Timecode: 5/20. Computer access is assumed by grantmakers, by donors and by other voluntary sector organizations who want to partner with like-minded organizations. Imagine the difficulty of writing a grant proposal without a computer… the challenges of having no way to track the contact information of donors or members … or not being able to send and receive information electronically to partners working together on an education campaign. Everyone – grantmakers, donors, partners – we all expect to be able to contact VSOs not only by phone or fax but electronically as well. Yet 60% of small Canadian voluntary sector organizations face great obstacles to meeting these demands because they simply don’t have the hardware, the software, the connectedness or the training to use what is today considered basic technology. IMPACS surveyed Canadian grantmakers in April and May this year, to determine trends in technology grantmaking. 13 of 37 respondents do not provide grants for technology of any kind, which means that 2/3 of grantmakers who responded DO support the technology needs of Canadian voluntary sector organizations. Of those grantmakers who support technology requests, here are the top reasons why they believe the investment is important: 76% believe technology can help grantees deliver their services – this is strategic use of technology; 62% believe technology can help an organization meet its mission – this, too, is strategic use. (notes continue on next page)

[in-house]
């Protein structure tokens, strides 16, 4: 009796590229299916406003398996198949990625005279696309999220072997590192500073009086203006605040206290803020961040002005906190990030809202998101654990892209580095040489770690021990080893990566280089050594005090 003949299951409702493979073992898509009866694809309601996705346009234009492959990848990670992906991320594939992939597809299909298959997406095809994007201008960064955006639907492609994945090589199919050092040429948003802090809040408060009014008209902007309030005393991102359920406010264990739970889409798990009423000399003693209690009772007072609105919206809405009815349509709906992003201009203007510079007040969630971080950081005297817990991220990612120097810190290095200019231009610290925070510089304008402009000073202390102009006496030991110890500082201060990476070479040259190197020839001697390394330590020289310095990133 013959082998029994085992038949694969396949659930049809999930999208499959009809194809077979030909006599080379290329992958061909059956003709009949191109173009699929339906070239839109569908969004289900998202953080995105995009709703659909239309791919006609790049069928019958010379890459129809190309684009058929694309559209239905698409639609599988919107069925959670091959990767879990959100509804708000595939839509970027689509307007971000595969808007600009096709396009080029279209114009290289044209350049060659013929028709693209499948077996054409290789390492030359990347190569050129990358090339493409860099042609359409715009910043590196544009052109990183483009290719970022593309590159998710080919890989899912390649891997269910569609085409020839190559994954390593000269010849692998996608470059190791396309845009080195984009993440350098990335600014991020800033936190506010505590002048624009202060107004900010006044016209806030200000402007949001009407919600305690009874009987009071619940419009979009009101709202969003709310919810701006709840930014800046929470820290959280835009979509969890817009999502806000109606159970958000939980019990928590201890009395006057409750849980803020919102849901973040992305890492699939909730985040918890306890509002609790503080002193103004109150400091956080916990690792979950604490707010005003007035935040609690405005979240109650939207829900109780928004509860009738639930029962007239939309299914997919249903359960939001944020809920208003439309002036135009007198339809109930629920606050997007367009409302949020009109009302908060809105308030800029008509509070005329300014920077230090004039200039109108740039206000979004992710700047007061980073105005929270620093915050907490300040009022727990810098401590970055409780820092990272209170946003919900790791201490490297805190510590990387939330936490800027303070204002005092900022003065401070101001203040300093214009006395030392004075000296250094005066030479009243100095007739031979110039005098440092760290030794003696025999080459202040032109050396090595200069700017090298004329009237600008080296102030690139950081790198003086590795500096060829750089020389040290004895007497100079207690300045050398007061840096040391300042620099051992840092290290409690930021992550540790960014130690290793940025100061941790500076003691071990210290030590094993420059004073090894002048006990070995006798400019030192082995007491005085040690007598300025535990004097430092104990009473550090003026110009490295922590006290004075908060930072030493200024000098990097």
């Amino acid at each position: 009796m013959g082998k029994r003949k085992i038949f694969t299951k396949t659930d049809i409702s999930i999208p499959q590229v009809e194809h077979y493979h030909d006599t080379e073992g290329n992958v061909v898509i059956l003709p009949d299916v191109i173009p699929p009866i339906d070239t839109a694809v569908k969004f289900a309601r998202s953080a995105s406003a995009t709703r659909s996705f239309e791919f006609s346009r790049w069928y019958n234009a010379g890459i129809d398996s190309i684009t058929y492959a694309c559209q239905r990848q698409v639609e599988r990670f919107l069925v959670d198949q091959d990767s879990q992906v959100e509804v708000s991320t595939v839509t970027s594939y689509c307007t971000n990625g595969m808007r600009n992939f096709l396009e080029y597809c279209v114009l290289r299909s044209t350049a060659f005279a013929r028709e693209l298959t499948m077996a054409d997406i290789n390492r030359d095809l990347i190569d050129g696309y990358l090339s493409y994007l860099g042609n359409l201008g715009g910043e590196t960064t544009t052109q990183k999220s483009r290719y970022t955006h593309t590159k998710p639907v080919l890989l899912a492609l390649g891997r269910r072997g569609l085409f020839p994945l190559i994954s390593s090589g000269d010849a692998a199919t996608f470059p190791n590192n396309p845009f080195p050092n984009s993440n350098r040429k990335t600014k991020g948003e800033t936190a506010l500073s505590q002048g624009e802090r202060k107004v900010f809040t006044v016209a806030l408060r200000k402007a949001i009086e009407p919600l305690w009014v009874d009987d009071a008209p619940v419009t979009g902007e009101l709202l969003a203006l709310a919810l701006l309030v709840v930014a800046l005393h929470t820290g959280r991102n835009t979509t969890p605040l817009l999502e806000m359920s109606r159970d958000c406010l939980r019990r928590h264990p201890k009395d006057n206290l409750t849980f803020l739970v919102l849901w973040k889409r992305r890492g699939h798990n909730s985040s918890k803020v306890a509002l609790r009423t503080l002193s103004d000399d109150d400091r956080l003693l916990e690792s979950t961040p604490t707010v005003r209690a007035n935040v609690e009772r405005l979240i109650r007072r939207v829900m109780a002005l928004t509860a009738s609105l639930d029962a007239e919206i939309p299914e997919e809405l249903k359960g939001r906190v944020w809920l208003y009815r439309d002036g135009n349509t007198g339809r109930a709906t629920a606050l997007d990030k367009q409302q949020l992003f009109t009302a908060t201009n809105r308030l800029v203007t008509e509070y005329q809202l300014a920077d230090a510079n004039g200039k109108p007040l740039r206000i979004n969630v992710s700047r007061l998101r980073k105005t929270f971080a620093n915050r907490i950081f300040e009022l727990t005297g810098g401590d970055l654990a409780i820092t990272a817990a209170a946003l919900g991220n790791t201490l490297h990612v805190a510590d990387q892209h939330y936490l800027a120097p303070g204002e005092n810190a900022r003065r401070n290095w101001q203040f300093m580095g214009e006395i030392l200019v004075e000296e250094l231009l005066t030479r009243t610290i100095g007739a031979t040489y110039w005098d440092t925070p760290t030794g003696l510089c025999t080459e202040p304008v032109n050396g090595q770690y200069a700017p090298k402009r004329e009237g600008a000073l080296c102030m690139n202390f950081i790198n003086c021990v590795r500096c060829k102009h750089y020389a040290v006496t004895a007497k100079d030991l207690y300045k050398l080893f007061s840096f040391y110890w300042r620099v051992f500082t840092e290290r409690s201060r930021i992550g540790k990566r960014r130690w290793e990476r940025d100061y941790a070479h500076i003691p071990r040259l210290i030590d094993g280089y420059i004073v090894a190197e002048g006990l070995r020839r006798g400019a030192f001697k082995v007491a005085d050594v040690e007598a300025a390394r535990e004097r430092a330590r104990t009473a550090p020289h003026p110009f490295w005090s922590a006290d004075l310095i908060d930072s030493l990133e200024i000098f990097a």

If you have gone through the THE TIMES OF INDIA Today
You would know:-
Almost entire dubbing of the movie “Race” was erased when a hard disk crashed at Sound city. So our heroes Anil & Saif had to redo the complete sound recording again.
US Defence department has said it is forbidding Google from filming and depicting in details its Military bases.
Govt to upgrade hospitals to Meet Medical Council of India norms by developing softwares which would enable better access to books on medicines and better connectivity with other universities across the globe.
Ahmedabad Times – “Thinking of what to gift that special women in your life on International Women’s day? Forget Diamonds, give her a high-tech Gadget instead
This is just what I could read from scrolling through the paper --------------- But the focus of media definitely seems to be technology driven
Well I was scrolling through the world wide web, looking at the exact requirements which the corporates place on the net with regard to the candidate profile. Well some want knowledge of direct taxation, some US GAAP and sox, some internal audit……………..but one thing that I could find common amongst all was
Q . A mechanical, electrical and computer engineer were riding together to an engineering seminar when the car suddenly began jerking and shuttering. The mechanical engineer, said, "I think the car has a faulty carburetor." The electrical engineer said, "No, I think the problem lies with the alternator."
As technology has transformed practice, legal education has not kept pace. Curricula do not integrally reflect the ways in which information technologies are being used, and could be used, to change the scenario of profession in our country. While the schools & Universities have started taking initiatives but still many transformations remain outside the scope of our day to day affairs: